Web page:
Vancouver poverty advocates seek to halt new low-level crime police unit
Complaint says unit discriminates against vulnerable people in city’s downtown, criminalizes poverty
Advocates for vulnerable people in Vancouver have filed a complaint to the city's police board asking that a new unit aimed at responding to low-level crime and street disorder be halted.
The Western Aboriginal Harm Reduction Society, Pivot Legal Society, and Vancouver Area Network of Drug Users (VANDU) say the Vancouver Police Department's Neighbourhood Response Team will discriminate against people struggling to survive on the streets in the city's downtown.
"The VPD has no real compassion toward people in the [Downtown Eastside]," Delilah Gregg, a member of VANDU, said in a release. "It is a waste of time and resources to be giving the residents of the [Downtown Eastside] tickets for low-priority crimes."
In the complaint to the police board, filed Monday morning, the three organizations want the VPD to halt the deployment of the neighbourhood response team and disclose more information about its creation.
It also asks the VPD to share more internal information about its budgets, policies and practices. The VPD's budget for 2020 is $340.4 million, more than one-fifth of the city's entire operating budget.
The advocates want policing in Vancouver to reflect a desire for different approaches.
"The City of Vancouver itself has called for an urgent shift from policing and criminalization, to inclusion and peer-led crisis supports," said Meenakshi Mannoe with Pivot Legal Society.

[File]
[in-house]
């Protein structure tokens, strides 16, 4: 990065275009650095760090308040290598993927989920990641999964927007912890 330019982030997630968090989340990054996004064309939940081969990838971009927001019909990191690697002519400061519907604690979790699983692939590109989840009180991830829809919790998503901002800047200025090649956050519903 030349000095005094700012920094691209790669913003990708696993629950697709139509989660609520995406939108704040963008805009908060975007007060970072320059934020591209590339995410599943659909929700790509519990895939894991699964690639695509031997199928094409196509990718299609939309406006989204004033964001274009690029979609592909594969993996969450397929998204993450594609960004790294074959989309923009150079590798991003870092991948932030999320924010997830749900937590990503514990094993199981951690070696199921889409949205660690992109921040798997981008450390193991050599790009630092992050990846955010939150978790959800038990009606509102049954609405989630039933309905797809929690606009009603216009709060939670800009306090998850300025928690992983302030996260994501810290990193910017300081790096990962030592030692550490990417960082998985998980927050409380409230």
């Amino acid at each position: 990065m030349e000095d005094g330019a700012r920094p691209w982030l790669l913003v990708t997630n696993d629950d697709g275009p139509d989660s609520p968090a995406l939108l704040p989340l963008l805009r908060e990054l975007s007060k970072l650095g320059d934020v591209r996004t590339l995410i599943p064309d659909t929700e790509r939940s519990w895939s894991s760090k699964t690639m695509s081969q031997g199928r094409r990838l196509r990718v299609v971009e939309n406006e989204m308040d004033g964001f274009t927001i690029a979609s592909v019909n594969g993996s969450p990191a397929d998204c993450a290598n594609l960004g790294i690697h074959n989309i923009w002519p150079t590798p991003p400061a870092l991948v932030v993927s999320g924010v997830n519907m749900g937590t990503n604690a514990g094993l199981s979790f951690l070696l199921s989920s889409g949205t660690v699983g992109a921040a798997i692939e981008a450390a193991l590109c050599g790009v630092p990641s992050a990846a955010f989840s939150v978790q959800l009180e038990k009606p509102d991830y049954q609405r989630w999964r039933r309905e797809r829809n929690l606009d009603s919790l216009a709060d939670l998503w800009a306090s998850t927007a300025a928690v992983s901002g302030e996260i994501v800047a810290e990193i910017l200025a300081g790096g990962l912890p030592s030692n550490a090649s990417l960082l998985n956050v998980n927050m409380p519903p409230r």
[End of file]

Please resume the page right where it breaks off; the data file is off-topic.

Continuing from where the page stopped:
Earlier this month, the Vancouver Police Department announced it was forming the team as a result of a survey that showed a majority of respondents were worried about crime and safety in the city.
The team's goal is to respond to public calls about disturbances, suspicious circumstances, people trespassing, and mischief.
Deputy Chief Const. Howard Chow said at the time that officers would be responding to calls involving drug use in parks or people sleeping in doorways in trouble spots like the Downtown Eastside, Chinatown, Gastown and the Granville Entertainment District.
On Friday police released an update about the program, and said in its first 11 days officers had responded to 300 calls for service and seized 34 weapons.
A release outlined examples such as a person who was stopped for not wearing a helmet and was found to be riding a stolen bicycle.
Another call for trespassing at a fast-food restaurant resulted in the arrest of a man who had an outstanding warrant for theft under $5,000.
Another call involved the arrest of another man after he tried to snatch a purse from a woman near the Dunsmuir Viaduct.
At odds with policing goals
The complaint against the unit says that the survey police used to justify its need was flawed in that only half the people surveyed actually live in Vancouver.
It is also critical that "no peer-led, health, advocacy or social service organizations were identified as respondents," the advocates say.
The complaint also says the unit is at odds with policing goals set out by city council, which has moved to decriminalize poverty and support community-led safety initiatives.
"Rather than engage in civic processes, the VPD has unilaterally established a neighbourhood response team, ignoring the municipal priorities outlined by Vancouver city council, as well as numerous stakeholders in the city," said the complaint.
It also said that the creation of the team "undermines" the VPD's own on approach to mental health as outlined in its Vancouver Police Mental Health Strategy, which acknowledges that addiction is primarily a health issue and not a criminal justice one.
The Vancouver Police Board is the employer and governing body of the Vancouver Police Department and provides civilian governance and oversight of policing. Mayor Kennedy Stewart is its chair.